> > (Python 2.3, Psyco 1.0, Red Hat Linux 7.3, Pentium II 366 MHz):
    > >
    > > $ gcc erf.c -lm -o3

    >
    > Did you really use "-o3" instead of "-O3"? The lowercase -o3 will
    > produce object code file named "3" instead of doing optimization.


    Yes, I used -O3, this was a misprint in the e-email. The compiler was
    gcc 2.96.

    Michele Simionato, Ph. D.

    http://www.phyast.pitt.edu/~micheles
    --- Currently looking for a job ---
    Michele Simionato, Aug 24, 2003
    #9
  10. I finally came to the conclusion that the exceeding good performance
    of Psyco was due to the fact that the function was called a million
    times with the *same* argument. Evidently Psyco is smart enough to
    notice that. Changing the argument at each call
    (erfc(0.456) -> i/1000000.0) slows down Python+Psyco at 1/4 of C speed.
    Psyco improves Python performance by an order of magnitude, but still it
    is not enough :-(

    I was too optimistic!

    Here I my numbers for Python 2.3, Psyco 1.0, Red Hat Linux 7.3,
    Pentium II 366 MHz:

    $ time p23 erf.py
    real 0m3.245s
    user 0m3.164s
    sys 0m0.037s

    This is more than four times slower than optimized C:

    $ gcc erf.c -lm -O3
    $ time ./a.out
    real 0m0.742s
    user 0m0.725s
    sys 0m0.002s

    Here is the situation for pure Python

    $time p23 erf.jy
    real 0m27.470s
    user 0m27.162s
    sys 0m0.023s

    and, just for fun, here is Jython performance:

    $ time jython erf.jy
    real 0m44.395s
    user 0m42.602s
    sys 0m0.389s

    ----------------------------------------------------------------------

    $ cat erf.py
    import math
    import psyco
    psyco.full()

    def erfc(x):
    exp = math.exp

    p = 0.3275911
    a1 = 0.254829592
    a2 = -0.284496736
    a3 = 1.421413741
    a4 = -1.453152027
    a5 = 1.061405429

    t = 1.0 / (1.0 + p*x)
    erfcx = ( (a1 + (a2 + (a3 +
    (a4 + a5*t)*t)*t)*t)*t ) * exp(-x*x)
    return erfcx

    def main():
    erg = 0.0

    for i in xrange(1000000):
    erg += erfc(i/1000000.0)

    if __name__ == '__main__':
    main()

    --------------------------------------------------------------------------

    # python/jython version = same without "import psyco; psyco.full()"

    --------------------------------------------------------------------------

    $cat erf.c
    #include <stdio.h>
    #include <math.h>

    double erfc( double x )
    {
    double p, a1, a2, a3, a4, a5;
    double t, erfcx;

    p = 0.3275911;
    a1 = 0.254829592;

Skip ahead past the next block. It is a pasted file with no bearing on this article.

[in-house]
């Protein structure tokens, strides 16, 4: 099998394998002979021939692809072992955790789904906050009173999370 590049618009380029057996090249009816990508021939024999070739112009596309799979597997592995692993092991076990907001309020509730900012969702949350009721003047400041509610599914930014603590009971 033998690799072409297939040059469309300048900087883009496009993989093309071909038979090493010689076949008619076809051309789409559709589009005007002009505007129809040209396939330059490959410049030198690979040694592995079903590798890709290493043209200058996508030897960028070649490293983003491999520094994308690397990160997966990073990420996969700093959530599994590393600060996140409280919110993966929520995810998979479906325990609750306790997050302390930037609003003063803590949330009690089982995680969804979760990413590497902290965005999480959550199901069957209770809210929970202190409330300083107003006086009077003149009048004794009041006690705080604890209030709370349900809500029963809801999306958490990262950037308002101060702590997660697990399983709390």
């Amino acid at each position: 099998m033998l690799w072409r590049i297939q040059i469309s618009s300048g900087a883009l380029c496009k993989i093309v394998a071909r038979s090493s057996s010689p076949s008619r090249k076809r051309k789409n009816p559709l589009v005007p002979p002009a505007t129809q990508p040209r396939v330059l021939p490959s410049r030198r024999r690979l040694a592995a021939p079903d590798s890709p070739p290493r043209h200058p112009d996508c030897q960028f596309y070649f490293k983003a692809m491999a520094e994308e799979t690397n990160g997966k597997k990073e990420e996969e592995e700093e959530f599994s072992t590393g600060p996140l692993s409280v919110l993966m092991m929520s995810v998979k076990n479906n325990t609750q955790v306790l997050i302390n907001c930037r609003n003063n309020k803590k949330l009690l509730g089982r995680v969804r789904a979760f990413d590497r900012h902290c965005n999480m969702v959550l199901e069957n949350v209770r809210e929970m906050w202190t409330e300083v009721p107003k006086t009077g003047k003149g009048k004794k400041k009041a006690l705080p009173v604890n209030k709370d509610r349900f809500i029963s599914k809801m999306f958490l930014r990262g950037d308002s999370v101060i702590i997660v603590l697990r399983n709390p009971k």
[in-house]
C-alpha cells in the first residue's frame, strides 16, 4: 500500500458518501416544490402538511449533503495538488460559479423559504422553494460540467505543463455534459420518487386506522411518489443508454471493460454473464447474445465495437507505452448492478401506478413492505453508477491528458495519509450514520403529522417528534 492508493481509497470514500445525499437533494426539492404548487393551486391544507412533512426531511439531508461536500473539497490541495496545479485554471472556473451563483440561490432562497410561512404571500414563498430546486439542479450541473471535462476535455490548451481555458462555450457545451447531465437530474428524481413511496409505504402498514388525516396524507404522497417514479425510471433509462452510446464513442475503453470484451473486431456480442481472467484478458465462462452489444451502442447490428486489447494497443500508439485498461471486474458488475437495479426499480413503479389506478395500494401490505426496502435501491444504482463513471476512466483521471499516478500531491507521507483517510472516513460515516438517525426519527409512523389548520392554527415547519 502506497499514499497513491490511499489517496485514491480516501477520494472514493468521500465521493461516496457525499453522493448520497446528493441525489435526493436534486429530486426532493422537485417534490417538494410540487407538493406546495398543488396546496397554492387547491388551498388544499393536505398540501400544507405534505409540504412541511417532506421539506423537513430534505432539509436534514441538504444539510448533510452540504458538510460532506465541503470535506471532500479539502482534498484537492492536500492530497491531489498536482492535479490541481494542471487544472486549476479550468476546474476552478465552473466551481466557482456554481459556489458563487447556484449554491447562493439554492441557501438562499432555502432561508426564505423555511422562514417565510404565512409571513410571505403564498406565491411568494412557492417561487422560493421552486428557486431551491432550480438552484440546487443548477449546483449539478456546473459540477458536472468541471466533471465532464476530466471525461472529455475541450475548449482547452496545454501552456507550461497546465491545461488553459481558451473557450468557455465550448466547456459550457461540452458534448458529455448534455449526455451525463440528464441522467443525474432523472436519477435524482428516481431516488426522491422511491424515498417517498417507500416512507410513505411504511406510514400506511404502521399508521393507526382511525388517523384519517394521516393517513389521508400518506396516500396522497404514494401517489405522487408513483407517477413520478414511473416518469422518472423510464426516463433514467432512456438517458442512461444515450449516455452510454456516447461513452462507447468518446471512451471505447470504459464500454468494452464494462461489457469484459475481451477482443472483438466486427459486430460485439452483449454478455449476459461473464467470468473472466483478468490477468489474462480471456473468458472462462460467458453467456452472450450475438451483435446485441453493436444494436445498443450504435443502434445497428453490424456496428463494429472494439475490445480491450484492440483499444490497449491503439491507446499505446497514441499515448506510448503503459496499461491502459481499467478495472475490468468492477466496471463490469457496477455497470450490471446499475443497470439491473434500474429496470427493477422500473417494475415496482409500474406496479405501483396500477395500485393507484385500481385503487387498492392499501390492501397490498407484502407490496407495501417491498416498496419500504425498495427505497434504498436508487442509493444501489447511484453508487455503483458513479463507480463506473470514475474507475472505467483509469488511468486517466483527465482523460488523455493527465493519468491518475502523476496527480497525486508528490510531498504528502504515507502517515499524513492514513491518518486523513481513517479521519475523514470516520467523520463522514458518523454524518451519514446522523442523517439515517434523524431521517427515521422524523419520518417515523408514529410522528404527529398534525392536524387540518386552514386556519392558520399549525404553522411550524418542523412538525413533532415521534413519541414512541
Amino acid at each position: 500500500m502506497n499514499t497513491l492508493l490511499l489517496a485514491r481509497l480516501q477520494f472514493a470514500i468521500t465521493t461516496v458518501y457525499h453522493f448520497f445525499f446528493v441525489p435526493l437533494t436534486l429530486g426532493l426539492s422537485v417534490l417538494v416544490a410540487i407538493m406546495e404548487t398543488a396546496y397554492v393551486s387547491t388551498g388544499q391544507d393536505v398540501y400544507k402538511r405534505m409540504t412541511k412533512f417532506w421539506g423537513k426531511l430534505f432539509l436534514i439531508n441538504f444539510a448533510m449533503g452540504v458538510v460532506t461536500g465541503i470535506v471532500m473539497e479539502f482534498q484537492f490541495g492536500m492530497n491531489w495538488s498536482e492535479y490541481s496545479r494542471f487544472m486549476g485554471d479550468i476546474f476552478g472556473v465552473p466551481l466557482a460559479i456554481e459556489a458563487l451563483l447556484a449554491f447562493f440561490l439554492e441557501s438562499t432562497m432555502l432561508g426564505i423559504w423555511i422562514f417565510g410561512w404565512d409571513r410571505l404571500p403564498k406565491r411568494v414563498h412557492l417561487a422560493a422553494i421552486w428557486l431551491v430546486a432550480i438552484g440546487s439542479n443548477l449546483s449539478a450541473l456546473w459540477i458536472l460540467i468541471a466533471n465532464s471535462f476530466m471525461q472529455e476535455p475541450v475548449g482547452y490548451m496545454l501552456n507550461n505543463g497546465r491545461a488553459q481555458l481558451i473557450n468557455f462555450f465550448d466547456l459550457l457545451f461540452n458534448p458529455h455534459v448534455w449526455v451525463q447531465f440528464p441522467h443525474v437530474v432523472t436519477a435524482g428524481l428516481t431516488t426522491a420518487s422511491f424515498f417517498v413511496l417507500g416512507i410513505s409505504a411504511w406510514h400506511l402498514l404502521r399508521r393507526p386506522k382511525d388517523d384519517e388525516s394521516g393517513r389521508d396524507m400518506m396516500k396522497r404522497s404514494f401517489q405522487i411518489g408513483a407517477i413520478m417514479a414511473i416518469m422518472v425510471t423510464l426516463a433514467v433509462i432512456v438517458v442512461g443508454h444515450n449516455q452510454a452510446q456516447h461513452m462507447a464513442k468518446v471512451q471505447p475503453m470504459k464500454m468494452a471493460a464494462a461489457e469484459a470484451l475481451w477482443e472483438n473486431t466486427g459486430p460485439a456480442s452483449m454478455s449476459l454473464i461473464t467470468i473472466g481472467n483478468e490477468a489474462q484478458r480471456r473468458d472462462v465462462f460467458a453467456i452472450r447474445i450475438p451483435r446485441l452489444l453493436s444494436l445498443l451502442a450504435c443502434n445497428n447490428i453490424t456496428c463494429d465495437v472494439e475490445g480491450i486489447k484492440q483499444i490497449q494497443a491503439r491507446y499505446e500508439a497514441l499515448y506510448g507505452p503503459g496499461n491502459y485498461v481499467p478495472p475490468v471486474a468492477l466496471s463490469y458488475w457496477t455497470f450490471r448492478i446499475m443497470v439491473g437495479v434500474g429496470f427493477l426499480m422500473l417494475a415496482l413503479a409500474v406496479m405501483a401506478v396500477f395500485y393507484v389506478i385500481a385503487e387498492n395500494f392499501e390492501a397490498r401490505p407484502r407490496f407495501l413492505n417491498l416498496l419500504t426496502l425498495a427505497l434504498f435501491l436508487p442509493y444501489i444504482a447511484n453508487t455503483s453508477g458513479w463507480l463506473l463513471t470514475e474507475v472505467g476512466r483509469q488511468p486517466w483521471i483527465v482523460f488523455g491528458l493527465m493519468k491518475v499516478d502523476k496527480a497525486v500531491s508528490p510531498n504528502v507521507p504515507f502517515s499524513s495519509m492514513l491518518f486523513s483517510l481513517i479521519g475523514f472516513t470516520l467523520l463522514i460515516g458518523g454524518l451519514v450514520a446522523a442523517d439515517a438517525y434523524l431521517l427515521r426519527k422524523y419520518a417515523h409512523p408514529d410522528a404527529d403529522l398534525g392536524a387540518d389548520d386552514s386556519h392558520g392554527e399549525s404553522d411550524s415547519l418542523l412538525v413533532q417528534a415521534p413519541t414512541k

a2 = -0.284496736;
    a3 = 1.421413741;
    a4 = -1.453152027;
    a5 = 1.061405429;

    t = 1.0 / (1.0 + p*x);
    erfcx = ( (a1 + (a2 + (a3 +
    (a4 + a5*t)*t)*t)*t)*t ) * exp(-x*x);

    return erfcx;
    }

    int main()
    {
    double erg=0.0;
    int i;

    for(i=0; i<1000000; i++)
    {
    erg = erg + erfc(i/1000000.0);
    }

    return 0;
    }

    Michele Simionato, Ph. D.

    http://www.phyast.pitt.edu/~micheles/
    ---- Currently looking for a job ----
    Michele Simionato, Aug 24, 2003
    #10
  11. Michele Simionato

    Tim Hochberg Guest

    Michele Simionato wrote:
    > I finally came to the conclusion that the exceeding good performance
    > of Psyco was due to the fact that the function was called a million
    > times with the *same* argument. Evidently Psyco is smart enough to
    > notice that. Changing the argument at each call
    > (erfc(0.456) -> i/1000000.0) slows down Python+Psyco at 1/4 of C speed.
    > Psyco improves Python performance by an order of magnitude, but still it
    > is not enough :-(


    This is not suprising. Last I checked, Psyco does not fully compile
    floating point expressions. If, I rememeber correctly (though every time
    try to delve too deeply into Psyco my brains start oozing out my ears),
    there are three ways a in which a given chunk of code evaluated. At one
    level, which I'll call #1, Psyco generates the machine code(*) for the
    expression. At a second level, Psyco calls out to C helper functions,
    but still works with unboxed values. At the third level, Psyco punts and
    creates a Python object and hands things off to the interpreter.

    Most integer functions operate at level #1, so they tend to be quite
    fast. Most floating point operations operate at level #2, so they have a
    certain amount of overhead, but are still much faster than unpsyco
    (sane?) Python. I believe the reason for this is that x86 floating point
    operations are very messy, so Armin punted...

    (*) Armin is working on virtual machine implementation of Psyco, so it
    should be available on non x86 machines soon.

    FWIW,

    -tim


    > I was too optimistic!
    >